With chunky modes, one was limited to bit depths which could divide 8 (a byte): 1, 2, 4, 8, or accept that some bits are unused (which would be ridiculous since they consume bandwidth anyway) or even worse: alignment is going to be uneven and accessing or modifying single pixels becomes horribly expensive.
This is why the Atari ST only has a 16 colors mode and no 32 or 64 colors mode like the Amiga can.

In 1985, bitplanes made a lot of sense, in 1990, not so much alas.

Also, note that the early Amigas had enough bandwidth to display 8bit graphics, alas they had only 32 color registers and sadly, they decided to not extend the halfbrite mode principle (6 bit graphics, with the upper 32 colors being deduced by halving the 32 lower ones) to higher bit depths.

Last edited by ReadOnlyCat; 08 July 2016 at 06:10.
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Old 08 July 2016, 07:34   #4
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Originally Posted by ReadOnlyCat View Post
This is why the Atari ST only has a 16 colors mode and no 32 or 64 colors mode like the Amiga can.
Not exactly. The Atari ST uses planar graphics, not chunky. But it's made in such a way that adding new planes isn't as easy as on the Amiga.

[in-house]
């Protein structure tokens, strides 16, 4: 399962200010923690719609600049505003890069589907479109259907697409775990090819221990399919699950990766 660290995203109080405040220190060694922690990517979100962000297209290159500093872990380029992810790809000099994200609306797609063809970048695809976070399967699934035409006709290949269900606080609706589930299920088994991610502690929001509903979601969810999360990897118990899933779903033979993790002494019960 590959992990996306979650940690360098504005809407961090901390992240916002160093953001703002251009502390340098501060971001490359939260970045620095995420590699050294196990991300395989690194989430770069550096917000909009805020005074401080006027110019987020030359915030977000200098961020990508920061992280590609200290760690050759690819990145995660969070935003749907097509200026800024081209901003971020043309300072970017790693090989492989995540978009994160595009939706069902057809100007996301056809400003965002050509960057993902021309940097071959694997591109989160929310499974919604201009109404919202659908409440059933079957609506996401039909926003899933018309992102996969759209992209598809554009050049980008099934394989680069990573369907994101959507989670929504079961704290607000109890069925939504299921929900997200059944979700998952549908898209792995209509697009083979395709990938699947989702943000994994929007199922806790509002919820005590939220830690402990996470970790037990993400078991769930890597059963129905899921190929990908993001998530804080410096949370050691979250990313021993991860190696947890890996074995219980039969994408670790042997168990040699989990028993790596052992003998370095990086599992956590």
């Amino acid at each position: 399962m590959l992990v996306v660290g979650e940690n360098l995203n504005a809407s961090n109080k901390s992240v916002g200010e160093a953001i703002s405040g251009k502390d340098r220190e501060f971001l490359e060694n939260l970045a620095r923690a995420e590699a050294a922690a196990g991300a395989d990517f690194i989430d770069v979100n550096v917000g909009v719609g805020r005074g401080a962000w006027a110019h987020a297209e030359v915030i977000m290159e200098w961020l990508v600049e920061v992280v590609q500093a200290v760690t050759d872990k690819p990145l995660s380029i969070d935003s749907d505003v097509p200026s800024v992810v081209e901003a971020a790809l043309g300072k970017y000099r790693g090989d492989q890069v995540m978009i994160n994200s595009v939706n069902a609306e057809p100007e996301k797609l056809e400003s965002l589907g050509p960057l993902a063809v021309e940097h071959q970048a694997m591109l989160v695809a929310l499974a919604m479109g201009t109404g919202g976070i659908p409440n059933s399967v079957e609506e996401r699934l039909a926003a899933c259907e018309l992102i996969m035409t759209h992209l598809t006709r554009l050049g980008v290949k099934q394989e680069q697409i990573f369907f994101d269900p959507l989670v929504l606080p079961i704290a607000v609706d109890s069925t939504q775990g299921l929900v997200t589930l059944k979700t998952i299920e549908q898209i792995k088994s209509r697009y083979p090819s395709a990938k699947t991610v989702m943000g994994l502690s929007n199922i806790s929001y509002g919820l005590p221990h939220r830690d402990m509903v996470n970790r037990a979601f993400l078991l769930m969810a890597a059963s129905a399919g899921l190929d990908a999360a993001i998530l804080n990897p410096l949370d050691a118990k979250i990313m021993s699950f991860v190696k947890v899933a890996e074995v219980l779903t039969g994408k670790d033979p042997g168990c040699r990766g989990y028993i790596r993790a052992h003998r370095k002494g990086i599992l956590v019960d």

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Old 08 July 2016, 13:42   #5
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Originally Posted by crosis38 View Post
I just dont understand how this would speed things up beyond "porting" an existing chunky game into a viewable format for the original Amiga -- at least one doesnt have to manually break down the 1 byte chunky color value into 5 (or 8) bit planes the Agnus demands.
I think you're underestimating how expensive that process of manually breaking down 1 byte chunky colour values actually is.
To plot a single pixel, you have to read a byte from the bitplane, mask off the bits you're not going to change, shift and mask the relevant bit from the chunky colour value, merge with the existing colour value and write it back to RAM. For every plane. Which means you read and write every byte 8 times for a 256 colour screen.

Chunky to Planar is about combining all that shifting and masking into a single, efficient pass.
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Old 08 July 2016, 18:39   #6
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The bitplanes are also read (and written?) in parallel by the ramdac, so the ramdac can keep up with the raster line with slower memory. The wikipedia article that was posted explains this as well (and in better detail than I can).
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Old 08 July 2016, 19:45   #7
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Not exactly. The Atari ST uses planar graphics, not chunky. But it's made in such a way that adding new planes isn't as easy as on the Amiga.
I just mentioned it as an example of the inconvenience of having non continuous bit planes. But you are right that it looks like I am saying it is chunky when it is not exactly so.

It is definitely not a full planar mode, more of a chunklar or planky since all the bits of a given depth are not stored together continuously (plane = countinuous surface).